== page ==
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29 juillet 2006

Cool off in Tibet, then heat up here

Hindus, Buddhists and others who look to the East for spiritual sustenance believe that the spark of divinity - the profound but simple potential of godhood, as it were - resides within us all.

Alas, that spark is often little more than a faint and remote flicker. It needs a cool breath of compassion to coax the flame to kindle. It wants a melodic Tibetan zephyr from the Land of Snows to burn like a yak-butter lamp on the hearth of the heart.

The spark requires the Voice of Tibet in all its precious clarity, diamond purity and sublime humility.

Yungchen Lhamo is the Voice of Tibet, and her new CD "Ama" is uplifting and deeply moving. The disc's 10 exquisite tracks are perfect lullabies for these troubled times.

Though she now calls New York City home, Lhamo was born in a labor camp outside the holy city of Lhasa after the Chinese occupation of Tibet commenced in the 1950s. She learned Tibetan devotional singing from her grandmother. It was a dangerous undertaking - making traditional music was one of many cultural customs banned by the occupying forces.

In 1989, Lhamo's grandmother encouraged her to make the perilous trek across the Himalayas to seek refuge in Dharamsala, India, home of the Tibetan government-in-exile and its spiritual and political leader His Holiness the Dalai Lama. Lhamo carried little more than her miraculous voice and a desire to use it on behalf of her people.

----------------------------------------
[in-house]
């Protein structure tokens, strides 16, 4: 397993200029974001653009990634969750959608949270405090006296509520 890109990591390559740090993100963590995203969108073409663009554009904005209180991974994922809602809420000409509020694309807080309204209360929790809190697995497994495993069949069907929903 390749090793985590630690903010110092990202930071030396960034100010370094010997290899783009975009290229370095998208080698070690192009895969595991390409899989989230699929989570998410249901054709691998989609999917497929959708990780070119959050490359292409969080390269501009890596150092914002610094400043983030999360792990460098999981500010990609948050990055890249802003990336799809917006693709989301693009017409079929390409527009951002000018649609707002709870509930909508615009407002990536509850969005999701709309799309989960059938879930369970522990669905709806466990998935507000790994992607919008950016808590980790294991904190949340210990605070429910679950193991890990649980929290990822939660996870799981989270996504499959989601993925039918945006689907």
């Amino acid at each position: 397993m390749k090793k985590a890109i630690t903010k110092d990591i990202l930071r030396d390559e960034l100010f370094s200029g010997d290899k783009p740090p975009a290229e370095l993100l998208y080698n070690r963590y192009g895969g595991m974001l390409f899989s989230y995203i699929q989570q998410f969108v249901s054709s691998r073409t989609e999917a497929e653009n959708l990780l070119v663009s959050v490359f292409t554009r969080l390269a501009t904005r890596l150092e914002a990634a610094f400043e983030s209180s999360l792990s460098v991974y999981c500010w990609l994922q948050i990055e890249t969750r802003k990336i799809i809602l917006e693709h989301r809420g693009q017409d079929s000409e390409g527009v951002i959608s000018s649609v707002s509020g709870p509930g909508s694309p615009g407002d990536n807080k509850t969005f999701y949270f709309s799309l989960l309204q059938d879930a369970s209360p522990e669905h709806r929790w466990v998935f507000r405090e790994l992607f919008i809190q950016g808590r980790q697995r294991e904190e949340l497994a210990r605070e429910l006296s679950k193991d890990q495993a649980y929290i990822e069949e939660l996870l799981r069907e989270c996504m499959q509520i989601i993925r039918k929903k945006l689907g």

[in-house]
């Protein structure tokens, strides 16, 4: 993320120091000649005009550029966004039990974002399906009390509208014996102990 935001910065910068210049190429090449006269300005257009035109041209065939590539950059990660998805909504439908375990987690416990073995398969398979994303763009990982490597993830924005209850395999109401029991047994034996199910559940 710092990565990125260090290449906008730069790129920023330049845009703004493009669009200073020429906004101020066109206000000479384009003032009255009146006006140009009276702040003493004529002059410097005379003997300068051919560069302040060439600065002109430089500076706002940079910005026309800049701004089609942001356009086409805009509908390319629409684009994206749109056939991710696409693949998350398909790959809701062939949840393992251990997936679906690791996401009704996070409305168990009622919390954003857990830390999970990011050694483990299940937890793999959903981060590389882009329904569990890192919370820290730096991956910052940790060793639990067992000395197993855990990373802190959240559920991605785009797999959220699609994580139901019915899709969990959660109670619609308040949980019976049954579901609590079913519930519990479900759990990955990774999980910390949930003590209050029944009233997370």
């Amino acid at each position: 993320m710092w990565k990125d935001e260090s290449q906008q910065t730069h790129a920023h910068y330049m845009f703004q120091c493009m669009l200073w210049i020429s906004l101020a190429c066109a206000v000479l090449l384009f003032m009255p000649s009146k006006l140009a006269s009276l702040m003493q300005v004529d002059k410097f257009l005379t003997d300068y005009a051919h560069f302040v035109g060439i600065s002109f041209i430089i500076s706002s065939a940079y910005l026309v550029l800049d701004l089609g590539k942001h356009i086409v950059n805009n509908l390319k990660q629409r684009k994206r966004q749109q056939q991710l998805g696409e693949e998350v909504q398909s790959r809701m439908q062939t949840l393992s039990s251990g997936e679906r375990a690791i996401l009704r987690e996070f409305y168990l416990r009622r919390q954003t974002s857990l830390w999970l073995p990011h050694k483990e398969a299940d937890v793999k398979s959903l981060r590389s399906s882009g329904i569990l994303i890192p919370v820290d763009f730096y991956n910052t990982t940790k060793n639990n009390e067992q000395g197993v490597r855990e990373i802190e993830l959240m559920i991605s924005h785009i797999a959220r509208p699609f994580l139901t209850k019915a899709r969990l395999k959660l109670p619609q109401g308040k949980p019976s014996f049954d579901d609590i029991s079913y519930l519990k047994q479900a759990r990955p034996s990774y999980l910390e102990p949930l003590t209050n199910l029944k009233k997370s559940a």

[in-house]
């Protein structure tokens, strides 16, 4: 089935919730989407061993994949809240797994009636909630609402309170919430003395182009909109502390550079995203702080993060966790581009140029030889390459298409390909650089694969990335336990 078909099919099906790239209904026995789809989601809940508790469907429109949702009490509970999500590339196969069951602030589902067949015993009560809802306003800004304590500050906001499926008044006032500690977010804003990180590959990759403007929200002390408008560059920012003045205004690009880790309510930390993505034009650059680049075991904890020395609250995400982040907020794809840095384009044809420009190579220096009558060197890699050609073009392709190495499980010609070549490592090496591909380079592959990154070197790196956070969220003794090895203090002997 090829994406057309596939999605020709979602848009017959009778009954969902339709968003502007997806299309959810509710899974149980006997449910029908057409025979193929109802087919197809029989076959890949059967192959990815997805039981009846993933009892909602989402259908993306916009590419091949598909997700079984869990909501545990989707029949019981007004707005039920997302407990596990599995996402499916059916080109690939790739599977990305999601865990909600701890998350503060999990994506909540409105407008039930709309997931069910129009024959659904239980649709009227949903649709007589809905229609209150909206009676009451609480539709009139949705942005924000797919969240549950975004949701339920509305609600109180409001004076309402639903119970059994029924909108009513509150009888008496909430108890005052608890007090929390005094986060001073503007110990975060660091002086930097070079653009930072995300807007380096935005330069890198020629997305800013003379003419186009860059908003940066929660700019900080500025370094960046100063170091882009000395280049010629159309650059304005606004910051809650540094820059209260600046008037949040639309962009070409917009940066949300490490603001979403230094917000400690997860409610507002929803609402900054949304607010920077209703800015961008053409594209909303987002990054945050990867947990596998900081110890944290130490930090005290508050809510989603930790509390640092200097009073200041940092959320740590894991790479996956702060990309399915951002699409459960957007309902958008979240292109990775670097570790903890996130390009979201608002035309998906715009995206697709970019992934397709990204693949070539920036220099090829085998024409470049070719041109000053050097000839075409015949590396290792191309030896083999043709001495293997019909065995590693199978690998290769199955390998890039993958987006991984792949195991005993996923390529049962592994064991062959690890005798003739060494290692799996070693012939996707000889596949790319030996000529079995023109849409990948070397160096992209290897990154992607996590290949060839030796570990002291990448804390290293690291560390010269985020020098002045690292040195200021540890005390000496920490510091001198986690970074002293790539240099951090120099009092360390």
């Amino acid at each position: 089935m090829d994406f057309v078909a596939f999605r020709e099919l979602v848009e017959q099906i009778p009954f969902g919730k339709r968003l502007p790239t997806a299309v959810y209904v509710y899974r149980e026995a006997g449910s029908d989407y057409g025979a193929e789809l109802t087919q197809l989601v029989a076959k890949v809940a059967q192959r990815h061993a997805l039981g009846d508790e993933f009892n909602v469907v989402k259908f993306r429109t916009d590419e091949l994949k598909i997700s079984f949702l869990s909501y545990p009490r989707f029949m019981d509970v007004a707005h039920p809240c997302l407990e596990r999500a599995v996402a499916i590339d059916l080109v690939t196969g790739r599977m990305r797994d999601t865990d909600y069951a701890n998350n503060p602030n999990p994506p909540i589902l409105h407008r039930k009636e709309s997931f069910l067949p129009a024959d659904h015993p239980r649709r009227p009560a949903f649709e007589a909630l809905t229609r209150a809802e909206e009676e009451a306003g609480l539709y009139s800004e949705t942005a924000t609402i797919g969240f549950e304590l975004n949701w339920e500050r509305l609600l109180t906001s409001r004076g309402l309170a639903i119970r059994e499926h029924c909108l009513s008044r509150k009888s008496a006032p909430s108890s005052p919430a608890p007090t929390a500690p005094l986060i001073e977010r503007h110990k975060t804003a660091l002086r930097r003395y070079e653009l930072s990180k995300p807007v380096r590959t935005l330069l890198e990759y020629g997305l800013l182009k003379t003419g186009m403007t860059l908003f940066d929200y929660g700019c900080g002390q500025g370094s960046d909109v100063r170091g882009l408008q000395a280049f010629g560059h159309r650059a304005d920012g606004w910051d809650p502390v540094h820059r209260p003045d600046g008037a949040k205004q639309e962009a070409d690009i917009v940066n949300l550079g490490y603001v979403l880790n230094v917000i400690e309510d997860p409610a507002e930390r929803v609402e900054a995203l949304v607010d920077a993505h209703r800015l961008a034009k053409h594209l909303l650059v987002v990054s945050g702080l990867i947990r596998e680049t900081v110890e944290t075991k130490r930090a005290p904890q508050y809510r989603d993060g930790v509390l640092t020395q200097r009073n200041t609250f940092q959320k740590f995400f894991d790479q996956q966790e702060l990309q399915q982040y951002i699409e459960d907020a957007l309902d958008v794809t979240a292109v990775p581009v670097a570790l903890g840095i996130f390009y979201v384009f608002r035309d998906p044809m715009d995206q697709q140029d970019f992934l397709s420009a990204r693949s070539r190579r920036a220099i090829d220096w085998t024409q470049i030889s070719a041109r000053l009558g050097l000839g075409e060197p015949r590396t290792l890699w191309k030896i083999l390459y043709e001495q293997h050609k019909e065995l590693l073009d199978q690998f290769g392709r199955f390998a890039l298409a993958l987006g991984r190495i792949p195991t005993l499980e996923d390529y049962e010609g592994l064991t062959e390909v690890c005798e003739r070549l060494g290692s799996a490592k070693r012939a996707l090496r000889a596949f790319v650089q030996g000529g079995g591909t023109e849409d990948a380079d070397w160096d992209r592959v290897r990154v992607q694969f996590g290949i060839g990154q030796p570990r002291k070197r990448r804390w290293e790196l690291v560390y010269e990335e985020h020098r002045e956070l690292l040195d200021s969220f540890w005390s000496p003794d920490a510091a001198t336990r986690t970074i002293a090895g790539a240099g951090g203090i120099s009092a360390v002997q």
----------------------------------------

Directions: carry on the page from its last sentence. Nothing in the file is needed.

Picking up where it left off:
And so she has, bouncing from India to Australia to Europe to the U.S. Along the way, her ethereal singing caught the ear of Peter Gabriel, who signed her to his Real World Records label.

"Ama" is Lhamo's third release for Real World, and it's her finest to date. On it, she melds the musical forms of her homeland to lyrics that reflect her Tibetan Buddhist faith and its central, essential tenet of compassion. Producer Jamshied Sharifi has ornamented the tunes with delicate, empathetic instrumentation that never overshadows the often otherworldly grace of Lhamo's voice.

Some songs - such as the disc-opening "Ranzen" - are somber and majestic. Some - the mantra "Om Mani Padme Hung" in the setting of a village festival tune - have an earthy liveliness and frisky joy. Other tracks - the lover's lament "Gebu Shere" - have the gleaming, pensive loveliness of a teardrop.

Lhamo's voice shimmers and soars on the CD's standout tracks. "Tara" is an ode to the female deity who represents strength, compassion and healing.

"9/11” is a spine-tingling improvisation on Lhamo's grief over the World Trade Center attacks. "Someday" pays tribute to the Dalai Lama, and the album-closing "Lhasa" is a poignant double salute to the city of her birth and her father.

Lhamo's singing might sound alien to Western ears. It's artless and heartfelt, and sometimes her voice shivers and cracks as she prolongs a phrase or nudges it to fresh heights. The lyrics are in Tibetan, but the emotion is universal.

This music is the embodiment of amaste, the Sanskrit greeting that acknowledges that precious divine spark. "Ama" is a mitzvah, a blessing, a fresh and fulfilling gift from the Land of Snows.

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